Skip to main content

When Vajpayee became talking point for poets

By August 21, 2018No Comments

Source : The Tribune

Than gayi maut se than gayi. Jujhne ka mera irada na tha…

It was perhaps one of the rarest train journeys for literary people on Sunday that commenced from Shimla with the recitation of famous inspirational poem penned by former Prime Minister Atal Bihari Vajpayee.

Thirty-odd poets who had assembled to mark Baba Bhalku Smriti Srijan Rail Yatra, organised jointly by Himalaya Literature, Culture and Environment Forum and Naval Prayas, Shimla, in memory of Bhalku, virtually turned into a tribute to the former PM. The writers also observed a two-minute silence to pay homage to the iconic leader.

The poets recited many of his poems, including “Vani leti na viram”, besides their own dedication to the leader. Eminent writer Meenakshi Paul recited a poem titled “Kavi Atal Ke Naam”. Her another poem was on Baba Bhalku.

Bhalku, a shepherd from Jhaza village, near Chail, was titled as an illiterate engineer who helped and guided British engineers in laying the Shimla-Kalka narrow gauge railway line during 1898-1903.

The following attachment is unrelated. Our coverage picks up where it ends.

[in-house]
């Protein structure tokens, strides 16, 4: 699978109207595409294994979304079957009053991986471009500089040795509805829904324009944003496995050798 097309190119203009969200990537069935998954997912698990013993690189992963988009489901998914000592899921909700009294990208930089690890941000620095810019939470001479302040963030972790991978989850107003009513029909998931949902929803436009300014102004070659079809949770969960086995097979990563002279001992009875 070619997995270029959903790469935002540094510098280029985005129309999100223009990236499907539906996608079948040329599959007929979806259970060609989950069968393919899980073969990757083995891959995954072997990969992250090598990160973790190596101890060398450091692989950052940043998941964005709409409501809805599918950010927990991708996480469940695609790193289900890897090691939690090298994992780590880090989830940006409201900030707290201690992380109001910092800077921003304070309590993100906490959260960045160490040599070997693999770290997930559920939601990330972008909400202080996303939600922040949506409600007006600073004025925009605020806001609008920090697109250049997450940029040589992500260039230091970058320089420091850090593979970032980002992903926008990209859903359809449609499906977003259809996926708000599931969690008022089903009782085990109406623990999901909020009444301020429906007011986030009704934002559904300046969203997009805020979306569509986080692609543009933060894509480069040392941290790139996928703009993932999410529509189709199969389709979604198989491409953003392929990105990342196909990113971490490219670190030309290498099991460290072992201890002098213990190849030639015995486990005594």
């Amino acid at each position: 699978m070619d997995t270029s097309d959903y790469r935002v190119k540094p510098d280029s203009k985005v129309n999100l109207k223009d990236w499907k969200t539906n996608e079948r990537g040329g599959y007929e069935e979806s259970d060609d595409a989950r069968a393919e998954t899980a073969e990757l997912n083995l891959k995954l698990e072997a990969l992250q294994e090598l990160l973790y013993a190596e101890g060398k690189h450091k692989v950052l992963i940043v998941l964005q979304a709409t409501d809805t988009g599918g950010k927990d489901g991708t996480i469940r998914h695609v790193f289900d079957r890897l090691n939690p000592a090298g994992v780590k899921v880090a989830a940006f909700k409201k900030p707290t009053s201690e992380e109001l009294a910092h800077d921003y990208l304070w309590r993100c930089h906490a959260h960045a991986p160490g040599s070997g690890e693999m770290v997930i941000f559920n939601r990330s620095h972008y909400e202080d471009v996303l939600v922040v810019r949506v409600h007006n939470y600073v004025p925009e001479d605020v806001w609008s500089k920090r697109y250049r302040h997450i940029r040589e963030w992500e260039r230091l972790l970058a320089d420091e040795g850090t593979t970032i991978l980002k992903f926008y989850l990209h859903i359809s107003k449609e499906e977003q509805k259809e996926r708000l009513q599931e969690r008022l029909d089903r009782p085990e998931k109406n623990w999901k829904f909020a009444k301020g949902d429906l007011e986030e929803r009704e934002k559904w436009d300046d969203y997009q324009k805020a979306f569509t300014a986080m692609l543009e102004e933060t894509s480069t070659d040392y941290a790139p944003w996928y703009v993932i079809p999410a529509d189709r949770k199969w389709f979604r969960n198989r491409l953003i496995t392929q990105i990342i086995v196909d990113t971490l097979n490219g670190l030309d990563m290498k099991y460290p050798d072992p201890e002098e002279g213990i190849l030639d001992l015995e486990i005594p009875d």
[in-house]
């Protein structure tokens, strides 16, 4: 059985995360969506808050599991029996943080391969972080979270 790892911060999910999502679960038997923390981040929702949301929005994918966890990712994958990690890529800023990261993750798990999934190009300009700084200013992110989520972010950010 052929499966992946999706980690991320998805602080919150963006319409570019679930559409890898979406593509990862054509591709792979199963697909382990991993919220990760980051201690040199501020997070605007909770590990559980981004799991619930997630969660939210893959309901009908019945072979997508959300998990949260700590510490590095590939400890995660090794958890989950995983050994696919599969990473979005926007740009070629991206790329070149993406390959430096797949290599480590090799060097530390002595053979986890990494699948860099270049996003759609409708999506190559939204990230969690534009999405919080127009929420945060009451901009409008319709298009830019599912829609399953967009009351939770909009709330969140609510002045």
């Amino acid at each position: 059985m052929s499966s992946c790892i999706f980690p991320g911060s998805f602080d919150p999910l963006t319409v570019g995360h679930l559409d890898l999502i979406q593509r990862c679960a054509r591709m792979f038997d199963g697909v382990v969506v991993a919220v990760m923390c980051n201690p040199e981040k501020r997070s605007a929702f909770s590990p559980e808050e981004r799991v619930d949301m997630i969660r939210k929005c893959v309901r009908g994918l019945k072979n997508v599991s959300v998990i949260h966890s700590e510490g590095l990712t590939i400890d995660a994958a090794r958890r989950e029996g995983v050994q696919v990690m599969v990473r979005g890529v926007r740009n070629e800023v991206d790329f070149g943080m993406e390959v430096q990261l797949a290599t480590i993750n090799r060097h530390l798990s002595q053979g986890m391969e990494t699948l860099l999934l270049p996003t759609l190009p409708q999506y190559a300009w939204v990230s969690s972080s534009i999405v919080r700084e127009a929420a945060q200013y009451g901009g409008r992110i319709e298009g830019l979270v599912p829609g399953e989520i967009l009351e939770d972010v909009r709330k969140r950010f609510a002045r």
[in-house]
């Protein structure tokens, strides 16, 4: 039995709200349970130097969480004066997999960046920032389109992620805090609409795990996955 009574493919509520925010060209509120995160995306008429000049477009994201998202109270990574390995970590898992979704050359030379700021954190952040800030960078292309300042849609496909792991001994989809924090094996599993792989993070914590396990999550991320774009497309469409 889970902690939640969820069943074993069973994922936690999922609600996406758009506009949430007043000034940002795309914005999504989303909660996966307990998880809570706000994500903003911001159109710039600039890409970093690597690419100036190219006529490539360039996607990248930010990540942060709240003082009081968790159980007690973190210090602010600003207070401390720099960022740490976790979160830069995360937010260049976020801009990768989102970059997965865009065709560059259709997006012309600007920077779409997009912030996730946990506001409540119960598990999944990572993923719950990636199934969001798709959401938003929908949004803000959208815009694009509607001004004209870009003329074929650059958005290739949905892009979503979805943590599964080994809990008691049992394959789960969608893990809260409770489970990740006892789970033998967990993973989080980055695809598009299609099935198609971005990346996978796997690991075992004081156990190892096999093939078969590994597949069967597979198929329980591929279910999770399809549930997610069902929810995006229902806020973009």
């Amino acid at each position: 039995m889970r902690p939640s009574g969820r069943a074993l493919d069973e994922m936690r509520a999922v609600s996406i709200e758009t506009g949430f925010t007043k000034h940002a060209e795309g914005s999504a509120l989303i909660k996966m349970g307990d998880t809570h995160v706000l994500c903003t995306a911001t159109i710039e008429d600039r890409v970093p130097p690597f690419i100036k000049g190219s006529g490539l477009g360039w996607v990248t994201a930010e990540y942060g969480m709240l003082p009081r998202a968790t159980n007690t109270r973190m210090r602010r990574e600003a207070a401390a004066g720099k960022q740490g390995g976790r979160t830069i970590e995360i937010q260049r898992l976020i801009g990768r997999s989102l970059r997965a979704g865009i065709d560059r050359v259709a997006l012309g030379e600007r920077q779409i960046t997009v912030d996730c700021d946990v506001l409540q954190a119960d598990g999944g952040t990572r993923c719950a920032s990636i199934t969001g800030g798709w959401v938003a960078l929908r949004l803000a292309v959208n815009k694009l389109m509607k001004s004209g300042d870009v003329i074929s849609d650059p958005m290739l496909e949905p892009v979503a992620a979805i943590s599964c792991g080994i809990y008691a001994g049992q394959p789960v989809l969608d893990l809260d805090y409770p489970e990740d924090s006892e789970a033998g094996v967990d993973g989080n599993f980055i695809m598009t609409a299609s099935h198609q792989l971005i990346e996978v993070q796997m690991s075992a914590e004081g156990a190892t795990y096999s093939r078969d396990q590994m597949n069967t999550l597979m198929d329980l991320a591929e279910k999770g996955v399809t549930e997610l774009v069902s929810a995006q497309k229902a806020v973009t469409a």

A coach with a seating capacity of 30 was reserved for the writers till Barog. The journey was divided into 14 sessions, where the writers recited poetry, gazals, short stories, travelogue and memoirs. One session each was dedicated to Vajpayee and women writers.

“It was a nice and fruitful experience of six hours of serious poetry and storytelling,” said Meenakshi F Paul, adding that poets also touched sensitive issues such as nature, environment, clouds, floods in Kerala and losses due to rain in Himachal.

SR Harnot, Atma Ranjan, Sita Ram Sharma, Kul Rajiv Pant, Vinod Prakash Gupta and Meenakshi Paul were among the eminent poets and writers who participated in the event. It was organised with the contribution of writers and no other financial aid was involved.

“The idea was to take poetry to open environs in the lap of the nature and we made an attempt to break the old tradition of reciting poems in four walls,” said chairperson of Himalaya Munch SR Harnot, adding that the next poetic destination would be the remote village, Jhaza, near Chail.

It was a unique experience for poets to get down at different stations and reciting and listening to poems.

Kavi Sammelan may not be the longest, but it had the longest route in the serine environment with the toy train snaking past the hill track with greenery all around. Before this, a Kavi Sammelan was organised in an open jail, near Kanda.

Another Kavi Sammelan was organised at Shimla railway station in early seventies when the Railways Committee of Parliament, headed by famous poet Shiv Mangal Singh “Suman” visited Shimla.

Leave a Reply

This site uses Akismet to reduce spam. Learn how your comment data is processed.